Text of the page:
Plus: Alex Rocco, Annette Crosbie, William Hootkins, Paul Bartel
NOTE: Again, really only a Comic Strip Film if you accept the premise that everything Peter Richardson directs is a Comic Strip Film. As he directs little else (except Stella Street) and always casts from the same pool of people, it’s not an entirely untenable premise, but the film evaded the Channel 4 DVD box set in any event and I haven’t seen it either.

SERIES 6

The sixth “series” was, again, a number of one-off specials broadcast during 1992.

6.1 Red Nose Of Courage 9 Apr 1992, BBC2 Thu 10.30pm (50 mins)
Written by Peter Richardson & Pete Richens. Directed by Peter Richardson
Featuring: Allen, Coltrane, Edmondson, French, Mayall, Planer, Richardson, Saunders, Sayle
Plus: Phil Cornwell, Mark Caven, Sue Lloyd Allen, Doon Mackichan, Nosher Powell
With echoes of The Shop Around The Corner, opposition leader Glenys Kinnock has no idea that the shy Coco The Clown with whom she is striking up a passionate affair is actually Prime Minister John Major.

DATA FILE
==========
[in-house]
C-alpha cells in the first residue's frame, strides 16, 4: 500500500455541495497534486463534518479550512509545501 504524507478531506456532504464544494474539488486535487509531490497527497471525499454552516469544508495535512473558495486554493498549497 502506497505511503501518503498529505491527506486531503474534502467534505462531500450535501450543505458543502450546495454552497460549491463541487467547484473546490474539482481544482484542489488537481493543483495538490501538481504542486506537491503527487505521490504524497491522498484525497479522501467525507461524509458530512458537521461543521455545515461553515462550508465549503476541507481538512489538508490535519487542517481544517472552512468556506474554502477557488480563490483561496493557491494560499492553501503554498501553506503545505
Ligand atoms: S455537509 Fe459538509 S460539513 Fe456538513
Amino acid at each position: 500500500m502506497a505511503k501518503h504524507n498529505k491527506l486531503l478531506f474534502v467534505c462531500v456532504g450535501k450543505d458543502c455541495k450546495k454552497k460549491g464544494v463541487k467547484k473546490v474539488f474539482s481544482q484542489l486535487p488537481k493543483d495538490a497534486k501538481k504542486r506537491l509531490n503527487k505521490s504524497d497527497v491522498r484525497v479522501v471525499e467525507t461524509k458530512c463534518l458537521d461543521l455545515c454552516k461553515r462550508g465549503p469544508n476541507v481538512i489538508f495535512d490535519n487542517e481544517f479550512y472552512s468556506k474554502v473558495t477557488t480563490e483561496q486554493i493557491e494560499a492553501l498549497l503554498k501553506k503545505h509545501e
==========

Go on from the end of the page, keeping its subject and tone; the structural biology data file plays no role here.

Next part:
While any number of hack newspaper cartoonists made limp fun of the fact that new Prime Minister John Major had supposedly run away from the circus to become an accountant, it took The Comic Strip to portray him as leading an insane double-life of politician by day and clown by night, and to create a genuinely tender love story into the bargain. Edmondson and French as Major and Kinnock are outstanding, and only Major’s preachily climactic speech and a slightly uneasy Sayle spoil this excellent entry which for once easily sustains its length. Also, something has happened to the budget or the film stock as this looks far glossier, more expensive and more cinematic than any of the preceding films.
NOTES: Second of only two appearances in the BBC episodes by Rik Mayall, who was busy on ITV’s The New Statesman for much of this period. Transmitted on the night of the general election at which John Major was unexpectedly returned to power. This entry runs 50 minutes. No later Comic Strip film was longer. The days of hour-plus entries are thankfully behind us.

6.2 The Crying Game 5 May 1992, BBC2 Tue 10pm (35 mins)
Written by Keith Allen & Peter Richardson. Directed by Keith Allen & Peter Richardson
Featuring: Allen, Planer, Richardson